Many business owners put tax issues on the “back burner” when selling their companies. Ignoring tax considerations, until after the deal is struck, is a big mistake and can put you in an adverse negotiating position, even if the letter of intent (LOI) or term sheet (TS) is “nonbinding.”
Sellers should not agree on any aspects of a deal until they meet with a competent tax adviser who can explain how much they will wind up with on an “after-tax” basis. Seven major tax questions should be considered before finalizing a deal.
The list includes:
1. What type of entity do you use to conduct your business?
Is your business is a sole proprietorship, partnership, limited liability company (“LLC”) or S corporation? These corporate structures are considered “pass-through” entities and will provide you with the most flexibility in negotiating the sale of your business. Your flexibility may be limited, however, if you conduct your business through a C corporation. The possibility of “double taxation” may arise at the corporate and shareholder levels.
2. Is a tax-free/deferred deal possible?
Most sales of businesses are completed in the form of taxable transactions. However, it may be possible to complete a transaction on a “tax-free/deferred” basis, if you exchange S corporation or C corporation stock for the corporate stock of the buyer. This assumes that the complicated tax-free reorganization provisions of the Internal Revenue Code are met.
3. Are you selling assets or stock?
It is important to know whether your deal is or can be structured as an asset or stock sale prior to agreeing to the price, terms and conditions of the transaction. In general, buyers prefer purchasing assets because (i) they can obtain a “step-up” in the basis of the assets resulting in enhanced future tax deductions, and (ii) there is little or no risk that they will assume any unknown seller liabilities. Sellers, on the other hand, wish to sell stock to obtain long-term capital gain tax treatment on the sale.
A seller holding stock in a C corporation (or an S corporation subject to the 10-year, built-in gains tax rules) may be forced to sell stock because an asset sale would be subjected to a double tax at the corporate and shareholder levels. In addition, the seller is often required to give extensive representations and warranties to the buyer and to indemnify the buyer for liabilities that are not expressly assumed.
4. How will you allocate the purchase price?
When selling business assets, it is critical that sellers and buyers reach agreement on the allocation of the total purchase price to the specific assets acquired. Both buyer and seller file an IRS Form 8594 to memorialize their agreed allocation.
When considering the purchase price allocation, you need to determine if you operate your business on a cash or accrual basis; then separate the assets into their various asset classes, such as: cash, accounts receivable, inventory, equipment, real property, intellectual property and other intangibles.
5. Can earn-outs/contingency payments work for you?
When a buyer and seller cannot agree on a specific purchase price, the seller and buyer may agree to an “earn-out” sale structure, and/or contingent payments. The buyer pays the seller an amount upfront and additional earn-outs or contingent payments if certain milestones are met in later years.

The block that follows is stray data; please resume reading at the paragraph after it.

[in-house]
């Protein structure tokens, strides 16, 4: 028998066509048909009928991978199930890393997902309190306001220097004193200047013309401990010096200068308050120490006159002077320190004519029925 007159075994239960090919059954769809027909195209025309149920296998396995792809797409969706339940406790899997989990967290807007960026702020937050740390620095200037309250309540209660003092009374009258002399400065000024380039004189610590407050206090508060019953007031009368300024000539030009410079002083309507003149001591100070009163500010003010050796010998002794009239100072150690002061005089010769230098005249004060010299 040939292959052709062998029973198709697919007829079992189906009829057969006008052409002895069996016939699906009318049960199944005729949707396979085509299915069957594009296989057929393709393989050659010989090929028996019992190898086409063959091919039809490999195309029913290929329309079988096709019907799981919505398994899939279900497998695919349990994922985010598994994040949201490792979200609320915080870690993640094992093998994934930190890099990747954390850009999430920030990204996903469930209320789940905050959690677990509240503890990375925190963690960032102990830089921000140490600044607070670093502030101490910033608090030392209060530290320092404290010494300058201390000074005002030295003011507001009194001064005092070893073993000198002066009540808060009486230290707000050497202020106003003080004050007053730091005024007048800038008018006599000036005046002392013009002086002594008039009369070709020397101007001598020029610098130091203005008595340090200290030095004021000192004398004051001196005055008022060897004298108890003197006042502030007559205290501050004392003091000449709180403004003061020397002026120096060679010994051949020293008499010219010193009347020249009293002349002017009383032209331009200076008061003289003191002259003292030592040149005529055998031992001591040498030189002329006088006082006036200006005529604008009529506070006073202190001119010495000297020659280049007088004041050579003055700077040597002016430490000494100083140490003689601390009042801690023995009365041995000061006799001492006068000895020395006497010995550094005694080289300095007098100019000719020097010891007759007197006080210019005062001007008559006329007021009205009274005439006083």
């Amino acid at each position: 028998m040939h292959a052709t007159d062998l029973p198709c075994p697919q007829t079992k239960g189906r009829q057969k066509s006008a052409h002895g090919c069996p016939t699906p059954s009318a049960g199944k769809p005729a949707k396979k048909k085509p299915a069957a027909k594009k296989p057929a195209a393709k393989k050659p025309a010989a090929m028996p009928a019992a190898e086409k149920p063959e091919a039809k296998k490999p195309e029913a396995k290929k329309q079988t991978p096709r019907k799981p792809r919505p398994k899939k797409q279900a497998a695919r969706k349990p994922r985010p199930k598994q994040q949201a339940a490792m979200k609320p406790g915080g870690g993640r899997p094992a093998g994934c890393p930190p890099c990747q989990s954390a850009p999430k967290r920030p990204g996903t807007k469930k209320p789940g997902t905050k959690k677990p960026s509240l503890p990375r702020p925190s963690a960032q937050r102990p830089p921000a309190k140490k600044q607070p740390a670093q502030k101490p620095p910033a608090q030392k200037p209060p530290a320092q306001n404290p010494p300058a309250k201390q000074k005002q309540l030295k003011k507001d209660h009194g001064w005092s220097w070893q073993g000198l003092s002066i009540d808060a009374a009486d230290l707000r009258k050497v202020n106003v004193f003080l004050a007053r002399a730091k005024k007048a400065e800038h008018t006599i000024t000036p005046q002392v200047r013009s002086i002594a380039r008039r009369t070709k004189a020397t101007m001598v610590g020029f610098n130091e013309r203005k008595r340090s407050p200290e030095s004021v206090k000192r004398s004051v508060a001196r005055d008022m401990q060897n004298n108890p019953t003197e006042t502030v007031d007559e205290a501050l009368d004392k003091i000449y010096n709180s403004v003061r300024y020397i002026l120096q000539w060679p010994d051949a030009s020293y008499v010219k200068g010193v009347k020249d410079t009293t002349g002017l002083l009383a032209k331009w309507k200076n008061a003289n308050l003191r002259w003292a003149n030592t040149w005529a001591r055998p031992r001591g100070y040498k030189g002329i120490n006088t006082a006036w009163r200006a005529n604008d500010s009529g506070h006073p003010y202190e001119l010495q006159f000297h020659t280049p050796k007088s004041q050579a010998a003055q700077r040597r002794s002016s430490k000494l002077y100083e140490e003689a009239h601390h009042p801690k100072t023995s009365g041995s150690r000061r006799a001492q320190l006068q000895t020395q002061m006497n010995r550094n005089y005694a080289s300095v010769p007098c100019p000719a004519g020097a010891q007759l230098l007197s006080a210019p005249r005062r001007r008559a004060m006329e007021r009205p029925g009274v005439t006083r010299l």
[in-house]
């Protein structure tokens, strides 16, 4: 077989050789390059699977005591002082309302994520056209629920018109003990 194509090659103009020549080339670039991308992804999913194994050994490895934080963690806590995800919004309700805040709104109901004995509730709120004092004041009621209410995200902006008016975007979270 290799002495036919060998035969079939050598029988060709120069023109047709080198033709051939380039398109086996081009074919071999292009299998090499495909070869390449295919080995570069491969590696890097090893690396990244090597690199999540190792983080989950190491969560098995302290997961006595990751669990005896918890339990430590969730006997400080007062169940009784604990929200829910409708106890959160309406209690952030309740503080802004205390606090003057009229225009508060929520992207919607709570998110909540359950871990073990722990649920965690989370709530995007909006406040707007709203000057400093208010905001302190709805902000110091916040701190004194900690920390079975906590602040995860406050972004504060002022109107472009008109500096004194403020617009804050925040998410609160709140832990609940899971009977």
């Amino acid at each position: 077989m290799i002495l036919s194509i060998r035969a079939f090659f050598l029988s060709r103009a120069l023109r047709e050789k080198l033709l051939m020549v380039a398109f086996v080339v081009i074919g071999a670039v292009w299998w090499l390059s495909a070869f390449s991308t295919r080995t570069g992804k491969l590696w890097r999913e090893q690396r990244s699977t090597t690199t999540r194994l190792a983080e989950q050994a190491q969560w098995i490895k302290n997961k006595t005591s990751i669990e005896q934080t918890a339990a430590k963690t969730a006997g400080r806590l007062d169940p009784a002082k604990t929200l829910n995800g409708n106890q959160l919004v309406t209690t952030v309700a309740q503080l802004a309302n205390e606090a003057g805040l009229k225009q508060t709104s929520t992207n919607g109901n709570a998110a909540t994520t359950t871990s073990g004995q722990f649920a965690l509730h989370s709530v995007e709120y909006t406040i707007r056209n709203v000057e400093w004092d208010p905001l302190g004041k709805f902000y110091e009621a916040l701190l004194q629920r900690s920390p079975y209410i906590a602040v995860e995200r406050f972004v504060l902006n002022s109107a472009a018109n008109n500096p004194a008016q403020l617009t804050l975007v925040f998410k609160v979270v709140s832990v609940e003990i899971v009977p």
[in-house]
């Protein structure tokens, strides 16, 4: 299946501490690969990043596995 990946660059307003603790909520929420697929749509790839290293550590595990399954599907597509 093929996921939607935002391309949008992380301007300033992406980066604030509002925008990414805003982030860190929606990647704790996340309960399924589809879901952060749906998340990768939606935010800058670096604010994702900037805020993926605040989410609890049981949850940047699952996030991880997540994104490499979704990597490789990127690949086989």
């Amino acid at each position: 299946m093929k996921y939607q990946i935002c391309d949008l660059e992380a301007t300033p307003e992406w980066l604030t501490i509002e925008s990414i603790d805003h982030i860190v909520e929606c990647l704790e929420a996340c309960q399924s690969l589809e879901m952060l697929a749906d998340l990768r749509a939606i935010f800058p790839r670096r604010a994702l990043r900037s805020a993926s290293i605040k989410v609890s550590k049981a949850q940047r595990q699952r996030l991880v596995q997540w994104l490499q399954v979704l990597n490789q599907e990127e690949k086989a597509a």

6. What state and local tax issues are you facing?
In addition to federal income tax, a significant state and local income tax burden may be imposed on the seller as a result of the transaction. When an asset sale is involved, taxes may be owed in those states where the company has sales, assets, or payroll, and where it has apportioned income in the past. Many states do not provide for any long-term capital gain tax rates, so a sale that qualifies for long-term capital gain taxation for federal purposes may be subject to ordinary income state rates.
Stock sales are generally taxed in the seller’s state of residency even if the company conducts business in other states.
Also, state sales and use taxes must be considered in any transaction. Stock transactions are usually not subject to sales, use or transfer taxes, but some states impose a stamp tax on the transfer of stock. Asset sales, on the other hand, need to be carefully analyzed to determine whether sales or use tax might apply.
7. Should presale estate planning be considered?
If one of your goals is to move a portion of the value of the business to future generations or charities, estate planning should be done at an early stage, when your company values are low (at least six months in advance of verbal negotiations and/or receipt of a TS or LOI). It may be much more difficult and expensive to simply sell the company and then attempt to move after-tax proceeds from the sale to the children, grandchildren or charities at a later date.
Conclusion: Before deciding to sell your business, work with a qualified tax adviser who can help you understand the tax complexities of various sales structures. Above all, do not enter into any substantive negotiations with a buyer until you have identified the transaction structure that best minimizes your tax burden.